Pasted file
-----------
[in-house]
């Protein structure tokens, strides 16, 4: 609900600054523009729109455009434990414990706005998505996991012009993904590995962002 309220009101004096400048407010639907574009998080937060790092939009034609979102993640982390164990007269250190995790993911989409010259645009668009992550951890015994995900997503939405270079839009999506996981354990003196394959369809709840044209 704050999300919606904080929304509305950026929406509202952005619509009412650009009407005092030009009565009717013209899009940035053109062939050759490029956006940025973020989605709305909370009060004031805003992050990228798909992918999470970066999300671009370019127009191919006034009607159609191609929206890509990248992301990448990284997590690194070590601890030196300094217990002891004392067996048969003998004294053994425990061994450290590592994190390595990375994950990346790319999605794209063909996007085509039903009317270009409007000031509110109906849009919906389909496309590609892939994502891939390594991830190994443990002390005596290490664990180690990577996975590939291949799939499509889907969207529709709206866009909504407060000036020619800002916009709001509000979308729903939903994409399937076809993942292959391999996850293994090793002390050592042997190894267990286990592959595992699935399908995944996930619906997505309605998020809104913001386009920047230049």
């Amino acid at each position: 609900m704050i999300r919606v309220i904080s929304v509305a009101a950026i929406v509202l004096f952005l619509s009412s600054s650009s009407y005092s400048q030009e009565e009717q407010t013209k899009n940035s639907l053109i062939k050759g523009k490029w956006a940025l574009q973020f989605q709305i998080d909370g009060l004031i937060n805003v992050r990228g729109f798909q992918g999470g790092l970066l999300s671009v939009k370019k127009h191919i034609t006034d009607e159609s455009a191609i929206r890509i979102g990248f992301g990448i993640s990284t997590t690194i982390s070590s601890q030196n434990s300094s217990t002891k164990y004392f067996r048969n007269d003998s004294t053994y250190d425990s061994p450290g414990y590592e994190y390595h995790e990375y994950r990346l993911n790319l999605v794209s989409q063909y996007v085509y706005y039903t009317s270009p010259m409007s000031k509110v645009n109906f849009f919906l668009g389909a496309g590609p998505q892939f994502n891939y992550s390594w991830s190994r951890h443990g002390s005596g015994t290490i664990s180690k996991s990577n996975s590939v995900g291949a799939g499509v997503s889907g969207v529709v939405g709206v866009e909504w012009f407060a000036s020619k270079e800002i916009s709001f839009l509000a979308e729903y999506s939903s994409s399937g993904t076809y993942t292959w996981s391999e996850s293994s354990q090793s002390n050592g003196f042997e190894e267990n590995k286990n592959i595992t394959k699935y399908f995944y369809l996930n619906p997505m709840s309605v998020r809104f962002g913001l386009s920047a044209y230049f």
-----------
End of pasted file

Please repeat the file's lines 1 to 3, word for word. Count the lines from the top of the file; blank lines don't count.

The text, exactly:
[in-house]
């Protein structure tokens, strides 16, 4: 609900600054523009729109455009434990414990706005998505996991012009993904590995962002 309220009101004096400048407010639907574009998080937060790092939009034609979102993640982390164990007269250190995790993911989409010259645009668009992550951890015994995900997503939405270079839009999506996981354990003196394959369809709840044209 704050999300919606904080929304509305950026929406509202952005619509009412650009009407005092030009009565009717013209899009940035053109062939050759490029956006940025973020989605709305909370009060004031805003992050990228798909992918999470970066999300671009370019127009191919006034009607159609191609929206890509990248992301990448990284997590690194070590601890030196300094217990002891004392067996048969003998004294053994425990061994450290590592994190390595990375994950990346790319999605794209063909996007085509039903009317270009409007000031509110109906849009919906389909496309590609892939994502891939390594991830190994443990002390005596290490664990180690990577996975590939291949799939499509889907969207529709709206866009909504407060000036020619800002916009709001509000979308729903939903994409399937076809993942292959391999996850293994090793002390050592042997190894267990286990592959595992699935399908995944996930619906997505309605998020809104913001386009920047230049």
């Amino acid at each position: 609900m704050i999300r919606v309220i904080s929304v509305a009101a950026i929406v509202l004096f952005l619509s009412s600054s650009s009407y005092s400048q030009e009565e009717q407010t013209k899009n940035s639907l053109i062939k050759g523009k490029w956006a940025l574009q973020f989605q709305i998080d909370g009060l004031i937060n805003v992050r990228g729109f798909q992918g999470g790092l970066l999300s671009v939009k370019k127009h191919i034609t006034d009607e159609s455009a191609i929206r890509i979102g990248f992301g990448i993640s990284t997590t690194i982390s070590s601890q030196n434990s300094s217990t002891k164990y004392f067996r048969n007269d003998s004294t053994y250190d425990s061994p450290g414990y590592e994190y390595h995790e990375y994950r990346l993911n790319l999605v794209s989409q063909y996007v085509y706005y039903t009317s270009p010259m409007s000031k509110v645009n109906f849009f919906l668009g389909a496309g590609p998505q892939f994502n891939y992550s390594w991830s190994r951890h443990g002390s005596g015994t290490i664990s180690k996991s990577n996975s590939v995900g291949a799939g499509v997503s889907g969207v529709v939405g709206v866009e909504w012009f407060a000036s020619k270079e800002i916009s709001f839009l509000a979308e729903y999506s939903s994409s399937g993904t076809y993942t292959w996981s391999e996850s293994s354990q090793s002390n050592g003196f042997e190894e267990n590995k286990n592959i595992t394959k699935y399908f995944y369809l996930n619906p997505m709840s309605v998020r809104f962002g913001l386009s920047a044209y230049f």